This invention relates to code division multiple access (CDMA) cellular mobile radio systems and in particular to the downlink and the need to transmit signals contemporaneously to one or more mobile terminals from a base station transmitter site.
Existing systems use a transmission which consists of several spread spectrum signals added together and may use orthogonal codes to provide reduced interference between the different signals. This has a disadvantage that the sum of these many different signals has a large ratio between the peak transmitted power and the average transmitted power, typically this will tend to a Rayleigh distributed envelope for a large number of signals. Also, any mobile terminal requiring to demodulate a signal for wideband data will need simultaneously to demodulate several of these orthogonal codes. Thus, for example, if the basic rate for one of the orthogonal codes were eight kilobits per second and a particular mobile terminal required a service running at sixty-four kilobits per second the mobile terminal would need to demodulate eight codes simultaneously.
The aim of this invention is to solve the two previous problems with advantages in complexity and transmitted envelope power whilst retaining orthogonal code structure and enabling a simplified receiver in the mobile terminal.
According to the present invention there is provided a CDMA cellular mobile radio system comprising at least one base station and at least one mobile terminal arranged to communicate with each base station, over a radio medium, and wherein the base station includes a transmitter for serially transmitting chips in time division multiplex fashion to the same mobile terminal or to different mobile terminals, the transmissions being time separated and inherently orthogonal, eliminating mutual interference.
According to an aspect of the invention, the timing of the transmissions of the chips to different users is scrambled within a bit period.
According to a further aspect of the invention, some of the transmissions are in the form of binary phase shift keying signals on an inphase component of the signal, and other transmissions occur on a quadrature phase component of the signal.
According to a further aspect of the invention, a pilot signal is transmitted by sending some chips in a sub frame as known chips so that they can be despread in known fashion to attain a channel estimate.
According to a further aspect of the invention, power control is provided by means which arrange for some links to have a variable number of chips per bit which vary in time, the variation serving as power control.
Very simple elements of the present invention will now be described with reference to the accompanying drawings wherein;
- FIGURE 1 shows a simple deployment of mobile units in communication with a base station,
- FIGURE 2a shows a channel impulse response for path 1 for a channel,
- FIGURE 2b shows the combined receiver response,
- FIGURE 3a shows a channel impulse response for path 2 for a channel,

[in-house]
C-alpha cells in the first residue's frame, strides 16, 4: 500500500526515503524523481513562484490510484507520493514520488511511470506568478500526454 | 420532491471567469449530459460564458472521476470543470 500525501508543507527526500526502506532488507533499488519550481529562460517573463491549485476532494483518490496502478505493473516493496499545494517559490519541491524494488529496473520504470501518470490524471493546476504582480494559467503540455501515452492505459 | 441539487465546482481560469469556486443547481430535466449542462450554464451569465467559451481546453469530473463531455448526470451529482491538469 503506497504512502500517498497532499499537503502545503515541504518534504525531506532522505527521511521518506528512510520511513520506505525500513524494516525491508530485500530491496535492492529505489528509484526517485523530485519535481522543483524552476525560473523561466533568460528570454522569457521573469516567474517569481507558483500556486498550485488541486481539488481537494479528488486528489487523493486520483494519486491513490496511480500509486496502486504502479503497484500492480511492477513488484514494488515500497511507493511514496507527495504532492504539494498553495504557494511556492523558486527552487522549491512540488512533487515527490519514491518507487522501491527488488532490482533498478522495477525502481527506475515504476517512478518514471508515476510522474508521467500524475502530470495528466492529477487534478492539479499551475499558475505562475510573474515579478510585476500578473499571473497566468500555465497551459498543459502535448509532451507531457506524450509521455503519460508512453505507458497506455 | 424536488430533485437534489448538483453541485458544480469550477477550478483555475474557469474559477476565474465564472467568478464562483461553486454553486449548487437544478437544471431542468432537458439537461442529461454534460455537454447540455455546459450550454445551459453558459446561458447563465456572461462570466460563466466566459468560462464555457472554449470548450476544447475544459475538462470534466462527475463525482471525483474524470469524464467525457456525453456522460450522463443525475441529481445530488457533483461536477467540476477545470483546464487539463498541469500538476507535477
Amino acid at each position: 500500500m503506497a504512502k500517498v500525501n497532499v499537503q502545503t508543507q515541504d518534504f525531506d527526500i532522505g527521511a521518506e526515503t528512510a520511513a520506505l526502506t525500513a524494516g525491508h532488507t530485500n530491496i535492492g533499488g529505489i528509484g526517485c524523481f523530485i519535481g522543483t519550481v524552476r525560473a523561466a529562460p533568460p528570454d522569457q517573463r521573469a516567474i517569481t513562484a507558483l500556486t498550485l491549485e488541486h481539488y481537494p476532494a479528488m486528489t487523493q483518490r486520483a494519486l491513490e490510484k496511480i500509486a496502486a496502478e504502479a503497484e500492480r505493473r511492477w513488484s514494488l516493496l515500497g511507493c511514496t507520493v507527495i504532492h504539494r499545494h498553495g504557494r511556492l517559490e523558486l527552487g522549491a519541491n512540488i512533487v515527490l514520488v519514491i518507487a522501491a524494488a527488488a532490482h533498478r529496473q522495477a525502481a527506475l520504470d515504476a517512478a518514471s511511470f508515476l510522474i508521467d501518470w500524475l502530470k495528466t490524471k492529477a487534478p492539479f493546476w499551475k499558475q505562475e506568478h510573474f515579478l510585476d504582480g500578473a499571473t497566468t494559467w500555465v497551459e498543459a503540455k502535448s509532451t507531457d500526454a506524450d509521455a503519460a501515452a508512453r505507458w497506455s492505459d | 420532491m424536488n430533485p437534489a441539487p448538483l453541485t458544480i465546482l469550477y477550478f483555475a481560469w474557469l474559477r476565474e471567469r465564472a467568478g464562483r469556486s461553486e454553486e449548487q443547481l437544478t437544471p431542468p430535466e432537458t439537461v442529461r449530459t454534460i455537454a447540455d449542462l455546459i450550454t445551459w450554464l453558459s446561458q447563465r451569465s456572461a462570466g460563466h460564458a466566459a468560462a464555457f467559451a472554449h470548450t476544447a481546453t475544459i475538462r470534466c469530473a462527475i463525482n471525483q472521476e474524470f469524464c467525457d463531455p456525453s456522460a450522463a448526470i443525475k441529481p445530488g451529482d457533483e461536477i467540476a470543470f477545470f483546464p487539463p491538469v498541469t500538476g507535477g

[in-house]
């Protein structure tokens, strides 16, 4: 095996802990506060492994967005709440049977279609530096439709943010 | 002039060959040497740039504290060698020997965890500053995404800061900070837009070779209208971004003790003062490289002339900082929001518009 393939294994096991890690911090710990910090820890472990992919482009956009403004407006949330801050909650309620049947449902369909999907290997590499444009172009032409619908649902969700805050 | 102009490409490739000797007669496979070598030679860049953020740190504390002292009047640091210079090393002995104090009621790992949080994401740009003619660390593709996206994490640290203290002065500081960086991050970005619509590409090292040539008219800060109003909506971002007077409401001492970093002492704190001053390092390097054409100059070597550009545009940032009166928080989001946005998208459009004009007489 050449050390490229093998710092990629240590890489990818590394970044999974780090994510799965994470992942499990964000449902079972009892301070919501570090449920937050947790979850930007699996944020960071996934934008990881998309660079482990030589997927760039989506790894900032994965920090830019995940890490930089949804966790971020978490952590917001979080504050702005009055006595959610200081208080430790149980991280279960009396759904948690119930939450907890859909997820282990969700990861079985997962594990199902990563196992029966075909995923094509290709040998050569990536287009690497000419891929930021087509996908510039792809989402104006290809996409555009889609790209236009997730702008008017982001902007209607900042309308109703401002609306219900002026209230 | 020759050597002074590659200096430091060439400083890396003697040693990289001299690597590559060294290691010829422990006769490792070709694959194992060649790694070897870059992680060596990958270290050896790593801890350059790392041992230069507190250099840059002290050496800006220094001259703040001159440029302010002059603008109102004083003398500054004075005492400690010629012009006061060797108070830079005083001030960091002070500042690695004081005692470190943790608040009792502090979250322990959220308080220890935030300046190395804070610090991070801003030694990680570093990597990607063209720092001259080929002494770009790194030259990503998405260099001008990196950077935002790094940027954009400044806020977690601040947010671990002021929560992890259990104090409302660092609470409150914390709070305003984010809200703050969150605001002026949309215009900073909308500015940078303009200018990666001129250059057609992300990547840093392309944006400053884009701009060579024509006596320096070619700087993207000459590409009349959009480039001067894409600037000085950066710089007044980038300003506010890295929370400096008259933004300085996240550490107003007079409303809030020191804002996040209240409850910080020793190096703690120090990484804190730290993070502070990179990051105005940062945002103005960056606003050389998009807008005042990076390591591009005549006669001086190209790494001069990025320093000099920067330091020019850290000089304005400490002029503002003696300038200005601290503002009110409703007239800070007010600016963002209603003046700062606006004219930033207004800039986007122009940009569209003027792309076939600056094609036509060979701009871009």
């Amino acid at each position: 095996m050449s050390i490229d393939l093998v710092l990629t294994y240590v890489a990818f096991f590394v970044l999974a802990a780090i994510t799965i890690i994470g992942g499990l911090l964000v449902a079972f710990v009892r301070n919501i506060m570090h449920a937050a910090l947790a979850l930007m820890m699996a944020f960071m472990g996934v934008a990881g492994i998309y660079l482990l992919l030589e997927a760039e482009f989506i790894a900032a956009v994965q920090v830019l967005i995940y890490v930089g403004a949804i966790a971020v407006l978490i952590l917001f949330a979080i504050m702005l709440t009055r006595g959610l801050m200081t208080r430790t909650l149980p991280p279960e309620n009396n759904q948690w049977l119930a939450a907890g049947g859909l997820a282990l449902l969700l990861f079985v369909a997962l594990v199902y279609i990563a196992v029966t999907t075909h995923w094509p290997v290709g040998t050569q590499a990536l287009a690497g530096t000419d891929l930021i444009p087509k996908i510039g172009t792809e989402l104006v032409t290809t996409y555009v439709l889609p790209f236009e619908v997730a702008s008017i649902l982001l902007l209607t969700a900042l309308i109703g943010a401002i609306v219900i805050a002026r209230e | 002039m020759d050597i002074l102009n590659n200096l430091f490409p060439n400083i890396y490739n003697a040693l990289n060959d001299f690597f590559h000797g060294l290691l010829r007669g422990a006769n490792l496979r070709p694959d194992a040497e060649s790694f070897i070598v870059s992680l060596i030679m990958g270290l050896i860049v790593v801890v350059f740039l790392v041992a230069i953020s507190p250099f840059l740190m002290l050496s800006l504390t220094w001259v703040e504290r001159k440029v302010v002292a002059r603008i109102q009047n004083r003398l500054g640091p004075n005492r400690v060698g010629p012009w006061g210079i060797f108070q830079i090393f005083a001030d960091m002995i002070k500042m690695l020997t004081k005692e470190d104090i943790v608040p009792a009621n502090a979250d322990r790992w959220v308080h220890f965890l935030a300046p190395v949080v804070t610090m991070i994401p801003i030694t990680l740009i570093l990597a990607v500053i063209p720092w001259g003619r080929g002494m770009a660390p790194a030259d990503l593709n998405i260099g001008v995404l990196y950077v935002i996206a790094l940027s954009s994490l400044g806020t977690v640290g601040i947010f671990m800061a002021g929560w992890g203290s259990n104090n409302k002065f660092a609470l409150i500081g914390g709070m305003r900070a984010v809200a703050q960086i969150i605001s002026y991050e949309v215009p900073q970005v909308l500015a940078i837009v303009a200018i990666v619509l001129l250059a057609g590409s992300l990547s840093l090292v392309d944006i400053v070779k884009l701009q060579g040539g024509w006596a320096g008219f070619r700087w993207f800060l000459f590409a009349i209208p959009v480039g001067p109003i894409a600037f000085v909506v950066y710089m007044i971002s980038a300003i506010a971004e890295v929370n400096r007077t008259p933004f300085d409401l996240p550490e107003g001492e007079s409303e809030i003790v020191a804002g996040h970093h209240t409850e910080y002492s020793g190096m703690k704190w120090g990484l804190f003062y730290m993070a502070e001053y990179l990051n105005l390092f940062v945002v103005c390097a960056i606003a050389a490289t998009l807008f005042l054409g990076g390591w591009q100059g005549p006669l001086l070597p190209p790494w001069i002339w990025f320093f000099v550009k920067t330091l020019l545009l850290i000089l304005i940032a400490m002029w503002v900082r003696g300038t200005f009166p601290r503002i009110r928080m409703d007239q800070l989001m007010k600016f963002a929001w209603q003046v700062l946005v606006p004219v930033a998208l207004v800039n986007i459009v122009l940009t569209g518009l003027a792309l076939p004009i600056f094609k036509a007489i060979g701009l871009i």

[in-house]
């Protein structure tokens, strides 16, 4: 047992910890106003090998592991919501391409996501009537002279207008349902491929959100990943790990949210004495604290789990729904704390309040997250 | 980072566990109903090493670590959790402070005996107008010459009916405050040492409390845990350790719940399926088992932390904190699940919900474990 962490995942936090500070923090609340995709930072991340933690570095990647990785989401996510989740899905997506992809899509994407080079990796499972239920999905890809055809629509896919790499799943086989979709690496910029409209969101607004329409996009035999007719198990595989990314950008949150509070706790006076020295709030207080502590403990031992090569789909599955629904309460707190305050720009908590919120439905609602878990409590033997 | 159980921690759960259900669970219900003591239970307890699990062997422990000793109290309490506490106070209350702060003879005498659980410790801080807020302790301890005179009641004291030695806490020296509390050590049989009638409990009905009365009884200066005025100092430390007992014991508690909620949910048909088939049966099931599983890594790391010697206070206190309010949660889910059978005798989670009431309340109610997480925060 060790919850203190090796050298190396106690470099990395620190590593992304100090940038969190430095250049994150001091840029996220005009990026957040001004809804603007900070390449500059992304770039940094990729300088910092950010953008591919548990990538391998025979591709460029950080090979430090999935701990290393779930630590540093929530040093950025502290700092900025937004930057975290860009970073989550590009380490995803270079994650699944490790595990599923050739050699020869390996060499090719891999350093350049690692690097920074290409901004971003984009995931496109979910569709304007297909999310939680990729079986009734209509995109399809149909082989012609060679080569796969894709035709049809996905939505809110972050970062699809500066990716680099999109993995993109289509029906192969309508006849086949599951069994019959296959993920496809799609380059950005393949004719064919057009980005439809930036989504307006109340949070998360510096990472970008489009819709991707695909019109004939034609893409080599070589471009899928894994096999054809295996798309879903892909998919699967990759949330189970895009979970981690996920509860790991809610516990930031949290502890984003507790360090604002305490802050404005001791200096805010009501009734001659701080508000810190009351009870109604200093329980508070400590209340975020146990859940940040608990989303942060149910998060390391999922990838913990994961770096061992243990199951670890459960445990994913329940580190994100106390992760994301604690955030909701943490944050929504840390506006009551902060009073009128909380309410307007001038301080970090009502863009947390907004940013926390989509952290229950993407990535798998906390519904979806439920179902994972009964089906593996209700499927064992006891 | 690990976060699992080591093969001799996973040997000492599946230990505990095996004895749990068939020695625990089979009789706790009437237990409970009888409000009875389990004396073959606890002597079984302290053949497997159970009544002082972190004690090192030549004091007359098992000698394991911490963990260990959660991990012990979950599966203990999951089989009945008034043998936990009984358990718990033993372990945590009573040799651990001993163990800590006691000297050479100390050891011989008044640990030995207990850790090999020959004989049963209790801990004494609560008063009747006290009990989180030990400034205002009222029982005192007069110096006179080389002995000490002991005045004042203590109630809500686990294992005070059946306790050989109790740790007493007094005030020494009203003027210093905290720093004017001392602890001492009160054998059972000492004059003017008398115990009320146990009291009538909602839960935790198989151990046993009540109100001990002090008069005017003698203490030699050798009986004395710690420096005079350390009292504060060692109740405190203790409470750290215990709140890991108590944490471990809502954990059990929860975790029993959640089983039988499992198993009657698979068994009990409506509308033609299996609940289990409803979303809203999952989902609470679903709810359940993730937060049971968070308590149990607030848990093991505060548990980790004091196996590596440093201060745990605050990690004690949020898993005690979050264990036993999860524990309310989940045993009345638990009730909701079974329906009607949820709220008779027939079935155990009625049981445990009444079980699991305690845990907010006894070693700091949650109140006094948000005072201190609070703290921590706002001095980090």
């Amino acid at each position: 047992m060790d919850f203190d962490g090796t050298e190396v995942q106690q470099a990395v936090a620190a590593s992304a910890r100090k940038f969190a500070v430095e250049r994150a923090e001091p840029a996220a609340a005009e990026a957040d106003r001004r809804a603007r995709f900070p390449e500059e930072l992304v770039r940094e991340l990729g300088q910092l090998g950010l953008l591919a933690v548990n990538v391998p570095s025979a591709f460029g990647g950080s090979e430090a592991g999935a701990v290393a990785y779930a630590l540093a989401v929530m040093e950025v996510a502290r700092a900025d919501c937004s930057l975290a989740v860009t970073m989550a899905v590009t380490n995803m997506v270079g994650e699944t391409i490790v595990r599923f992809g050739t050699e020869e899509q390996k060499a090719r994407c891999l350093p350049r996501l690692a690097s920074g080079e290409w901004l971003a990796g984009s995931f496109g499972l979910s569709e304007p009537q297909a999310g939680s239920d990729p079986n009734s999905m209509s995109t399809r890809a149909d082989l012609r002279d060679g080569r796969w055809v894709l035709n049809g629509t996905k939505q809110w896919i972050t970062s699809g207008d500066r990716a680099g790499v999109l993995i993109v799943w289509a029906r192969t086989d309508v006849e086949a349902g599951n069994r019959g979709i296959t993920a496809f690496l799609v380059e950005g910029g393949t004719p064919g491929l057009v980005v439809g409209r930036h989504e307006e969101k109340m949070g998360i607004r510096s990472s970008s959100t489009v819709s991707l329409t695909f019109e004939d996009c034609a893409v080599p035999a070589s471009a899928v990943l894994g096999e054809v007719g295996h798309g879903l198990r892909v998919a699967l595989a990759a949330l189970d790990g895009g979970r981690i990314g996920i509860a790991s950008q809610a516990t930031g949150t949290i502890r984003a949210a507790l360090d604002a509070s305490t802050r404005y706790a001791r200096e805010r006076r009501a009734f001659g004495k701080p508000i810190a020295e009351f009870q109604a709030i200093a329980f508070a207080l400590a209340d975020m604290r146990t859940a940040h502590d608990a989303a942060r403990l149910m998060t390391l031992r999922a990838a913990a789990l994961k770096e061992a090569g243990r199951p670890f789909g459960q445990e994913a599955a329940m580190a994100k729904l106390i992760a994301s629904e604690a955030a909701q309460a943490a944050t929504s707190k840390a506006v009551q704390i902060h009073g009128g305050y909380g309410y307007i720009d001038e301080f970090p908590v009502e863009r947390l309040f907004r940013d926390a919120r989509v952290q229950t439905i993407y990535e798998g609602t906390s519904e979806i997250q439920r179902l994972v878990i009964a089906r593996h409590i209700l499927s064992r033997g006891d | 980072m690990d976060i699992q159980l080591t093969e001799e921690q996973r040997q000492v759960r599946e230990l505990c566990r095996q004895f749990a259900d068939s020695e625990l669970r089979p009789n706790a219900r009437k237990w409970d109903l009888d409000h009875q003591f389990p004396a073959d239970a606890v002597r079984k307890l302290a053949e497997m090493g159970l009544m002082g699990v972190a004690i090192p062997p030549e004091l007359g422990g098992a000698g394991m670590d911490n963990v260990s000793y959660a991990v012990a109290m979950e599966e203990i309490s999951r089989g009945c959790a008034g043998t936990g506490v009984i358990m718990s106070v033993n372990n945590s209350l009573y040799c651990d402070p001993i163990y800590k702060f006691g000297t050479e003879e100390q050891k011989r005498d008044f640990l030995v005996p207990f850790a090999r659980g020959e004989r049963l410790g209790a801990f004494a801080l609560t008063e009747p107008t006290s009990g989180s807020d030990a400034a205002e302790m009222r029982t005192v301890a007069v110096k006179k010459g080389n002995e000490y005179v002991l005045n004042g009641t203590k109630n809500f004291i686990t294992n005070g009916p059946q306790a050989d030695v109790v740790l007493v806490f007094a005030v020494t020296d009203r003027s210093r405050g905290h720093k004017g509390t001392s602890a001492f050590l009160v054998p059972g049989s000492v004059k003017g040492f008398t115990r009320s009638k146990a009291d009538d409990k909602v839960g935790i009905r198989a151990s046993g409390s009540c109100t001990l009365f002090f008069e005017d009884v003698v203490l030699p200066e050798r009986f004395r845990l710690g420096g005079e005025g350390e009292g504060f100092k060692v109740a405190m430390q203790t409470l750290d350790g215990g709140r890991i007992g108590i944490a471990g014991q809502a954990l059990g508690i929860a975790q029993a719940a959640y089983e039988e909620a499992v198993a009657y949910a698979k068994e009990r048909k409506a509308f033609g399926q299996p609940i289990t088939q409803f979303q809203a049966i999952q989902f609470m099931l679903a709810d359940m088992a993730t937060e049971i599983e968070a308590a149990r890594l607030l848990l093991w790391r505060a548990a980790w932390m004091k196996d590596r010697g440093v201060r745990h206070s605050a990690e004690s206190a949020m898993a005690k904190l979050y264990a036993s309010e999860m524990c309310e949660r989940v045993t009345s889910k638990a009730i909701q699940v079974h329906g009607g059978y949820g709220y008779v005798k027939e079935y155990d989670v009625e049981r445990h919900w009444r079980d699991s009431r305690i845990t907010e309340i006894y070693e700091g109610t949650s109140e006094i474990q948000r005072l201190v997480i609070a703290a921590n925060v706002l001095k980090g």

- FIGURE 3b shows the combined receiver response,
- FIGURE 4 shows a first transmitter pattern,
- FIGURE 5 shows a first pattern for a Rake processor output in respect of a first mobile unit,
- FIGURE 6 shows a first pattern for a Rake processor output in respect of a second mobile unit,
- FIGURE 7 shows a second transmit pattern,
- FIGURE 8 shows a second pattern for a Rake processor in respect of first mobile,
- FIGURE 9 shows a second pattern for a Rake processor output in respect of the second mobile unit,
- FIGURE 10 shows a third transmit pattern,
- FIGURE 11 shows a third pattern for a Rake processor output in respect of the first mobile,
- FIGURE 12 shows a third pattern for a rake processor output in respect of the second mobile unit,
- FIGURE 13 shows a pilot chip pattern,
- FIGURE 14 shows a channel impulse response,
- FIGURE 15 shows a receiver response,
- FIGURE 16 shows a block diagram of a chip TDM real pilot matched filter,
- FIGURE17 shows a block diagram of a chip TDM fully complex pilot matched filter,
- FIGURE 18 shows a logic block diagram for the control of a correlator,
- FIGURE 19 shows a block diagram for a selector as used in respect of Figure 18,
- FIGURE 20 shows a block diagram of a combiner/despreader,
- FIGURE 21 shows a bit chip sequence and latch writing operations, and
- FIGURE 22 shows a block diagram of a multiple adder/subtractor circuit.
In chip time division multiplex (TDM), a chip is defined as a signalling element of which n together comprise one bit. For a given signal, the chips are not, in general, adjacent to one another, and therefore the number of chips in a bit is no longer the same as the band width expansion factor which is now equal to the number of chips which could be fitted in the period of a bit for a given chip duration.
In spread spectrum signals, each data bit is transmitted by a pseudo random sequence consisting of many so called chips where n chips transmit one bit, where n is the bandwidth expansion factor.